and then there was the sympathetic ear

A couple of days after my last frustrating post, I spoke to a school counselor at A's school.

"I think your school is driving me and my son nuts," I cried. "This is why."

The counselor listened. She was oh-so-patient. She spoke to A directly --- and discreetly --- and lent her ear to his feedback. She was as shocked as I was about A's experiences, and made some recommendations, and armed me with information. Seems she was proactive, too, because things started happening.

I received emails. A was given a treat party at his dorm. The form dean who I initially loathed for his lack of cooperation was finally responsive.

And A's academic grades, which were already good, went up a bit...he became comfortable with BTBSA at some point. He very very nearly made the Dean's List, as well, by a half a point.

Still, I encountered resistance from the form advisor on some things. Boarding schools, even if progressive, are still conservative by progressive school standards. Does that make sense?

Example: A wanted to take Photography in the spring. His form dean said "No." "No room" in his schedule to take Photography. I called the Photography instructor. He couldn't help, he was starting sabbatical, and he recommend that A start approaching faculty with his issues on his own. It seems that that is the BTBSA way. I begun to understand why.

(Note: This is something I like *very much* about b-schools...students are expected to handle their matters themselves without parental intervention, as part of encouraging their personal growth process. These kids' parents will NOT be the ones who call Human Resources at their child's first place of employment to complain about their precious babies' probationary work evaluations!).

Anyway, I told A to talk to the Arts director, and he did. Then A marched back to the form dean, photography portfolio in hand, and said, "Look. Photography is my passion. Please accommodate my schedule. Your arts program is one of the main reasons why I came here at all." The form dean looked at the portfolio, and said, "Um, I am not a photography critic. I am just a layman." Then, miraculously, A's spring schedule included Photography. Oh yes, the form dean had to CHANGE EVERYTHING in the schedule to include Photography, but darn it, the course is now there.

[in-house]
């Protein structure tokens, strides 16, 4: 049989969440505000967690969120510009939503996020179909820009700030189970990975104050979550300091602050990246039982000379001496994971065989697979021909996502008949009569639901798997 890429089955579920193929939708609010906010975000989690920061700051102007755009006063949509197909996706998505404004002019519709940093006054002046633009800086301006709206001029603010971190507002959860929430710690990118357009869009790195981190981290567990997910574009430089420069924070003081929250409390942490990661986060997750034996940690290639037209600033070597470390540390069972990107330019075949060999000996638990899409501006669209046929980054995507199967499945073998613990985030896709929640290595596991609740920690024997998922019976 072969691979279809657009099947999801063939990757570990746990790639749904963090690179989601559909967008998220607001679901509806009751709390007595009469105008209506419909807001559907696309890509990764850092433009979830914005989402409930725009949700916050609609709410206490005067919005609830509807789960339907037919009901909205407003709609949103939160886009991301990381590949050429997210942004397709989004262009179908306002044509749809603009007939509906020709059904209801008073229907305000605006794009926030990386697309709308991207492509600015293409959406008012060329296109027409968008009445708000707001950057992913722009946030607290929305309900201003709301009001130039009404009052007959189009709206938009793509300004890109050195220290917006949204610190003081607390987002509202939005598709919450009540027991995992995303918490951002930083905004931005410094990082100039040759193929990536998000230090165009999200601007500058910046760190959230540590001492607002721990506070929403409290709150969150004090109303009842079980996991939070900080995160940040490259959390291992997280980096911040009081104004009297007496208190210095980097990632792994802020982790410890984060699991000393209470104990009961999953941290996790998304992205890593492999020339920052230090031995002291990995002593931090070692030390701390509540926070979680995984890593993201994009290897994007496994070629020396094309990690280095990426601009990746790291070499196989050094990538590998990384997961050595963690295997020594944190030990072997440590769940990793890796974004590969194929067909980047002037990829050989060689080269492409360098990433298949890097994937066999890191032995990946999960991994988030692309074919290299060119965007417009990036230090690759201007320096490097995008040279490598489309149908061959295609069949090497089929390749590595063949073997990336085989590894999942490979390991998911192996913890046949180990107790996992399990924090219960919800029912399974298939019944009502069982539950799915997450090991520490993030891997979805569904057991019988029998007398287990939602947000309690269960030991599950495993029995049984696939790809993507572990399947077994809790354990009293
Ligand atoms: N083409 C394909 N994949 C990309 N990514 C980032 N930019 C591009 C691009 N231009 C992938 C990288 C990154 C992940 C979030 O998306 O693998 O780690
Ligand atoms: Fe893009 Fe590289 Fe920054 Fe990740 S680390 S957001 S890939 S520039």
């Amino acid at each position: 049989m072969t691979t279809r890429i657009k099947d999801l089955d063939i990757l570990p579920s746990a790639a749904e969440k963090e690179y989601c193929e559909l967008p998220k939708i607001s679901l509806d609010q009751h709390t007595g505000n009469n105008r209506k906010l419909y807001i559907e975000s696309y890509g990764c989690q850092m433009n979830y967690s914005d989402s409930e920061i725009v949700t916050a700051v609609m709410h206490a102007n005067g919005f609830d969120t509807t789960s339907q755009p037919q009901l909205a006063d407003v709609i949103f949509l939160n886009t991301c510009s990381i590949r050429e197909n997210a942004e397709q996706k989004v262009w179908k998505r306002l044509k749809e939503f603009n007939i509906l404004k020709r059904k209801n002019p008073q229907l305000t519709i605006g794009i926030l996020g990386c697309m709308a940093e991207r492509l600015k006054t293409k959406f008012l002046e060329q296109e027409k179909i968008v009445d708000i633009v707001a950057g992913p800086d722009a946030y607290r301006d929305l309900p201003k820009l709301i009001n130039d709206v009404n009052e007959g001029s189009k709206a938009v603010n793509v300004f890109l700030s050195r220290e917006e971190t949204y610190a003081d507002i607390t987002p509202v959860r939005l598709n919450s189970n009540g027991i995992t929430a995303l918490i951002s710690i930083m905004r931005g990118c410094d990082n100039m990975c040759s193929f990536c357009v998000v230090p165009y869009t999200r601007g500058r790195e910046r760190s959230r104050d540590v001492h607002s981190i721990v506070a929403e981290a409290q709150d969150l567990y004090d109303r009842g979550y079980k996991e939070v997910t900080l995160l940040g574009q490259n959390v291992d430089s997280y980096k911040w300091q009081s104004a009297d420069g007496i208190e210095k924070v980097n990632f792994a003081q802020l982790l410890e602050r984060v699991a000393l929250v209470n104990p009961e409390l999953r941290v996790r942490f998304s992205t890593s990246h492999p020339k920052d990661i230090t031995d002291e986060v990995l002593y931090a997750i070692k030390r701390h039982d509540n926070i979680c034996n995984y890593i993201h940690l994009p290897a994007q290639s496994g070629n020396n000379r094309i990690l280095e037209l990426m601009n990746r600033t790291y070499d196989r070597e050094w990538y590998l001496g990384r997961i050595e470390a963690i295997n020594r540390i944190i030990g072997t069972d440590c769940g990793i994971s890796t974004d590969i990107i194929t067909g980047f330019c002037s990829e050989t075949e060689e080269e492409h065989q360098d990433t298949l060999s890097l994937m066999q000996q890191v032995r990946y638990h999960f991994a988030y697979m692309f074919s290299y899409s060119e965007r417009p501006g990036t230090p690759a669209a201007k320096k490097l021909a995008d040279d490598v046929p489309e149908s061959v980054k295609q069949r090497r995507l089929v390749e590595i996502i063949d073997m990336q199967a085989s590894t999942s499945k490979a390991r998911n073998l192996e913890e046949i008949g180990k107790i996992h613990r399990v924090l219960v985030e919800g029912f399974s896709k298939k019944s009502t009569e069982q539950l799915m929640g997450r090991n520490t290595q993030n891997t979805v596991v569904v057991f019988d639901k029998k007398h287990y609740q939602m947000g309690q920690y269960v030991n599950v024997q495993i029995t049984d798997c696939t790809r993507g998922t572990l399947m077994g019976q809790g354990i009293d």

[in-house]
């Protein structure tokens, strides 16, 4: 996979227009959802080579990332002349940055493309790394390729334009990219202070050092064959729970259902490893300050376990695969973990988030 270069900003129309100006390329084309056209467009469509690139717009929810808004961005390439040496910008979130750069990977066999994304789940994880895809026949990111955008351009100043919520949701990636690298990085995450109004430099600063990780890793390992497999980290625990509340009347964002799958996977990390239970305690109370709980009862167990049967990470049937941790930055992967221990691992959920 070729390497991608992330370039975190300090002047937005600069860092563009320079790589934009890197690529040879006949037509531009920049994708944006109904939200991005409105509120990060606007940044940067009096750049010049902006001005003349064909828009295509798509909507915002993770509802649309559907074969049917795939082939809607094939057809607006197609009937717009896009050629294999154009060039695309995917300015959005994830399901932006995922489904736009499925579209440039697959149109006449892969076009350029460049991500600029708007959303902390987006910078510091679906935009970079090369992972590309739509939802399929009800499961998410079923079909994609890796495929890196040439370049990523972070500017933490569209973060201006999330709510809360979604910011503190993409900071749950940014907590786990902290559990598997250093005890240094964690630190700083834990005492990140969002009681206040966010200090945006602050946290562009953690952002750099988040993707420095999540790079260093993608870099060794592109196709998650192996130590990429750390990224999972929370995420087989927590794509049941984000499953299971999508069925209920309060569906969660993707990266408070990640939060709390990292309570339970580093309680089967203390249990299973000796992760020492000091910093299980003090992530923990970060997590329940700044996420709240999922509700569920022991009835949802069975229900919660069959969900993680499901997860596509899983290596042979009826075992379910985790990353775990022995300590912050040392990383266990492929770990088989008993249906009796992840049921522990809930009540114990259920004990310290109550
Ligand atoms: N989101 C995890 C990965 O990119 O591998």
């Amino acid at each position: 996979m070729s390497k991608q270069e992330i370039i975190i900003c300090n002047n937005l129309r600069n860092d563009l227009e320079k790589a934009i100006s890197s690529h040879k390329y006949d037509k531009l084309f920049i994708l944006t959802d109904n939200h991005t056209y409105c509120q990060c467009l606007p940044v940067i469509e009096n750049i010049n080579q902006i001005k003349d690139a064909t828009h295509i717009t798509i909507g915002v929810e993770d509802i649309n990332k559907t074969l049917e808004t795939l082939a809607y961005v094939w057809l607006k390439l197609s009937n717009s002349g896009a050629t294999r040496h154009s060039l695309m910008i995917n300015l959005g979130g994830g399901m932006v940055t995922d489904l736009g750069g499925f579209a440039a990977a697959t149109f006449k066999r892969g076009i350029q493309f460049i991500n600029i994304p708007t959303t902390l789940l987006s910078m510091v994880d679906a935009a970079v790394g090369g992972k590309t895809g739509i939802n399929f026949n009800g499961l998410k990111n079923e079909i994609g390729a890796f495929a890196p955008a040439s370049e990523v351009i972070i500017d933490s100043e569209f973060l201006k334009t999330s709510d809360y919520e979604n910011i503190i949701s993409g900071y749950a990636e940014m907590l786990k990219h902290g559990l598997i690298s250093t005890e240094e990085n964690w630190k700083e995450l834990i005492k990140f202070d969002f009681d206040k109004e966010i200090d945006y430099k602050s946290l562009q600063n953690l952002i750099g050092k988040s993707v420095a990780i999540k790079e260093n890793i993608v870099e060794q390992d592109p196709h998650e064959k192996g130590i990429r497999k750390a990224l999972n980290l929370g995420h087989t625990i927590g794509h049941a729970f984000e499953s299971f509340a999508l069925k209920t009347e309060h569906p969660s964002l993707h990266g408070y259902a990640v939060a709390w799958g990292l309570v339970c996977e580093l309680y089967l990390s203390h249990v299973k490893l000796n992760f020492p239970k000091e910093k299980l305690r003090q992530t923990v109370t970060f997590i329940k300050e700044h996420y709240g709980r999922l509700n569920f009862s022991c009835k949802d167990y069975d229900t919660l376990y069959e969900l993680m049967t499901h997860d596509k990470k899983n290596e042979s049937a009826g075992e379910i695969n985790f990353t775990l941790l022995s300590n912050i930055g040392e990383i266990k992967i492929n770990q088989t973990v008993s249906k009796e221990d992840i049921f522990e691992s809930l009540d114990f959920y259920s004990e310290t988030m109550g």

Another problem that came up this winter term is that the form dean stupidly scheduled A's classes straight through the day, past the time that the dining hall closes after serving lunch. Another email from me: "Excuse me? My son does not order in. He eats lunch on campus in the dining hall, sitting down, and for longer than 5 minutes in-between classes. Please fix. Thank you." The schedule was rectified by 10 AM the morning following my email.

Are there social class issues? Yes and no. In the above scenario, a wealthy student would probably order in food from a local restaurant four days a week and blow off the scheduling snafu. Or perhaps the wealthier parents wouldn't be calling to complain about a missing photography course. They could just purchase a photography travel course to the Sahara desert or Papeete and sonny boy would have a nice little exotic exhibit in the school arts center.

I relish the ways I can still participate in my son's life (and be useful as a guerilla educator!).

There is a joy to the process of getting what you want where it is possible to be had.

Tonight, A's uber-Republican roommate, IAAR!, wanted to know why A was playing Somali oud music. "Look, I don't mind you playing that Arab music. But it's weird."


"Yes, hon?"

"IAAR is ridiculous. He thinks Somalis are Arabic because they're muslim. Says it's all the same. I wish he'd be more open-minded."

I really had to laugh.

And how did A learn about Somali oud music at all? Because he DJs at BTBSA on Tuesdays. And researches music. And learned that Hamza el Din, who was Egyptian, attracted the attention of the Grateful Dead and Bob Dylan. Much like Ravi Shankar got a fanbase in that group known as the Beatles. If not for the Grateful Dead and Bob Dylan, A would not be learning about global oud music.

In other news, I've learned that in my ripe 30s, I am starting menopause. No joke. LaMai's FSH levels are off the charts. Turns out my mother started at 38.

Sympathy comments are welcome.


L said...

Glad to hear things are smoothing out.

Forgot to mention it, oh, so long ago, but I think it was during one of the intro appointments to BTBSA that you mentioned A looked like a rock star (or maybe I'm just totally imagining it) and I thought, yup, that's what he is: He's a homeschool rock star.

And we love Seu George. First heard/saw him on The Life Aquatic, one of our favorite movies.

Sending happy hormonal thoughts...

la Maitresse said...

Oh, L...I've been away from your blog for too long. I am now catching up. Are you packing to leave the Land Down Under? Please tell me it ain't true.